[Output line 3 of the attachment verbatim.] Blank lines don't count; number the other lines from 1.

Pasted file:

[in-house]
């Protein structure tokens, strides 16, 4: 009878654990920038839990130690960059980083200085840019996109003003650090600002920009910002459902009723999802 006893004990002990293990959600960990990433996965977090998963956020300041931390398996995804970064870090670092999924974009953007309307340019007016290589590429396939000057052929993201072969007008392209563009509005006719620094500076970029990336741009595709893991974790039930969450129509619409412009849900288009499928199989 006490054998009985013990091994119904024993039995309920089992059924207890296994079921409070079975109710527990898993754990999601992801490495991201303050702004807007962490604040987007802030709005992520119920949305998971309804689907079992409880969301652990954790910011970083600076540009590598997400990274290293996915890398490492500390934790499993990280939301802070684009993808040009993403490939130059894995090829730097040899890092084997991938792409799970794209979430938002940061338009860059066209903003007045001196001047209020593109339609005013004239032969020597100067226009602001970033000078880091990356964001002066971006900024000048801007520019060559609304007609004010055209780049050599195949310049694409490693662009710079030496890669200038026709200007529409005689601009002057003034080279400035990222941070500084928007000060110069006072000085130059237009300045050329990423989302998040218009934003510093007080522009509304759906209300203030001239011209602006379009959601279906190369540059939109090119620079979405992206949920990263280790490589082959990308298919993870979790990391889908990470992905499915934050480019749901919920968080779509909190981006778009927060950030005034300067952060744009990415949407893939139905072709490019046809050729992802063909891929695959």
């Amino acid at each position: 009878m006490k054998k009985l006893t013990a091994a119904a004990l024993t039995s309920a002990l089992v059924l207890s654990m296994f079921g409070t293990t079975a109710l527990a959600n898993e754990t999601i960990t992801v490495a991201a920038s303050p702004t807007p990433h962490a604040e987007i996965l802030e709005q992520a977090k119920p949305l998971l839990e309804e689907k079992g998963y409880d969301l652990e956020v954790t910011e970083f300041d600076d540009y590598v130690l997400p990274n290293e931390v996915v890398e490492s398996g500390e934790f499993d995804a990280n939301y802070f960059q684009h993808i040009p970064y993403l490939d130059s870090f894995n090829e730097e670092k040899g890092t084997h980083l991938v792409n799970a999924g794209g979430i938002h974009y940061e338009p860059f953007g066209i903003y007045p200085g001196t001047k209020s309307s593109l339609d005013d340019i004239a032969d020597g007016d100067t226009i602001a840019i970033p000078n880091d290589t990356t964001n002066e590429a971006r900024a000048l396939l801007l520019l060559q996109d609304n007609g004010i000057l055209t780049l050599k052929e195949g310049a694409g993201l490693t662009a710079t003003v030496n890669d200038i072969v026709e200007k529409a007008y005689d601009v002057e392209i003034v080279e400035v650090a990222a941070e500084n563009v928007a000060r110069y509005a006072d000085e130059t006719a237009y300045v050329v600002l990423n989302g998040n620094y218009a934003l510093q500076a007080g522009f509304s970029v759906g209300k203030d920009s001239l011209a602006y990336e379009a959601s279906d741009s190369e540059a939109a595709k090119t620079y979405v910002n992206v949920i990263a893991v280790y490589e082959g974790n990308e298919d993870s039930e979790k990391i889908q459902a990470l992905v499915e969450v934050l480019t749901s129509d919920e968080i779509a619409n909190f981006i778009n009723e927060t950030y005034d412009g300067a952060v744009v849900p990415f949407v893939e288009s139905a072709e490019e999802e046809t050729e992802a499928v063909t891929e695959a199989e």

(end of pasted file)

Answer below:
């Amino acid at each position: 009878m006490k054998k009985l006893t013990a091994a119904a004990l024993t039995s309920a002990l089992v059924l207890s654990m296994f079921g409070t293990t079975a109710l527990a959600n898993e754990t999601i960990t992801v490495a991201a920038s303050p702004t807007p990433h962490a604040e987007i996965l802030e709005q992520a977090k119920p949305l998971l839990e309804e689907k079992g998963y409880d969301l652990e956020v954790t910011e970083f300041d600076d540009y590598v130690l997400p990274n290293e931390v996915v890398e490492s398996g500390e934790f499993d995804a990280n939301y802070f960059q684009h993808i040009p970064y993403l490939d130059s870090f894995n090829e730097e670092k040899g890092t084997h980083l991938v792409n799970a999924g794209g979430i938002h974009y940061e338009p860059f953007g066209i903003y007045p200085g001196t001047k209020s309307s593109l339609d005013d340019i004239a032969d020597g007016d100067t226009i602001a840019i970033p000078n880091d290589t990356t964001n002066e590429a971006r900024a000048l396939l801007l520019l060559q996109d609304n007609g004010i000057l055209t780049l050599k052929e195949g310049a694409g993201l490693t662009a710079t003003v030496n890669d200038i072969v026709e200007k529409a007008y005689d601009v002057e392209i003034v080279e400035v650090a990222a941070e500084n563009v928007a000060r110069y509005a006072d000085e130059t006719a237009y300045v050329v600002l990423n989302g998040n620094y218009a934003l510093q500076a007080g522009f509304s970029v759906g209300k203030d920009s001239l011209a602006y990336e379009a959601s279906d741009s190369e540059a939109a595709k090119t620079y979405v910002n992206v949920i990263a893991v280790y490589e082959g974790n990308e298919d993870s039930e979790k990391i889908q459902a990470l992905v499915e969450v934050l480019t749901s129509d919920e968080i779509a619409n909190f981006i778009n009723e927060t950030y005034d412009g300067a952060v744009v849900p990415f949407v893939e288009s139905a072709e490019e999802e046809t050729e992802a499928v063909t891929e695959a199989e």